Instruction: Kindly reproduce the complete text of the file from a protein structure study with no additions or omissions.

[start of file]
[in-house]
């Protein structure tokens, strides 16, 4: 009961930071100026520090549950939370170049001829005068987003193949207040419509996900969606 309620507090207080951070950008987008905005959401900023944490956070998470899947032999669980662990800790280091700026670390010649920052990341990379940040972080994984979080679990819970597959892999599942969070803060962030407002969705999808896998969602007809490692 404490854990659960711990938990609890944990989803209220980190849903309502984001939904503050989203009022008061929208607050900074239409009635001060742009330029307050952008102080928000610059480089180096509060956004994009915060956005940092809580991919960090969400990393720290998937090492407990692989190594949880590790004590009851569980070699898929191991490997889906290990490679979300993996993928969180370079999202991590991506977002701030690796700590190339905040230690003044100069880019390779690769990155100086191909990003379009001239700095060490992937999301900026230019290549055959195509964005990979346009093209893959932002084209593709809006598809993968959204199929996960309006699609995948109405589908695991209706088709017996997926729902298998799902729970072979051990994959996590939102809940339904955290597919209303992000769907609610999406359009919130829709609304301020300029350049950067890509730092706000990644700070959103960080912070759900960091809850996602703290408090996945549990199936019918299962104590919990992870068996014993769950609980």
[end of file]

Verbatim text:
[in-house]
């Protein structure tokens, strides 16, 4: 009961930071100026520090549950939370170049001829005068987003193949207040419509996900969606 309620507090207080951070950008987008905005959401900023944490956070998470899947032999669980662990800790280091700026670390010649920052990341990379940040972080994984979080679990819970597959892999599942969070803060962030407002969705999808896998969602007809490692 404490854990659960711990938990609890944990989803209220980190849903309502984001939904503050989203009022008061929208607050900074239409009635001060742009330029307050952008102080928000610059480089180096509060956004994009915060956005940092809580991919960090969400990393720290998937090492407990692989190594949880590790004590009851569980070699898929191991490997889906290990490679979300993996993928969180370079999202991590991506977002701030690796700590190339905040230690003044100069880019390779690769990155100086191909990003379009001239700095060490992937999301900026230019290549055959195509964005990979346009093209893959932002084209593709809006598809993968959204199929996960309006699609995948109405589908695991209706088709017996997926729902298998799902729970072979051990994959996590939102809940339904955290597919209303992000769907609610999406359009919130829709609304301020300029350049950067890509730092706000990644700070959103960080912070759900960091809850996602703290408090996945549990199936019918299962104590919990992870068996014993769950609980």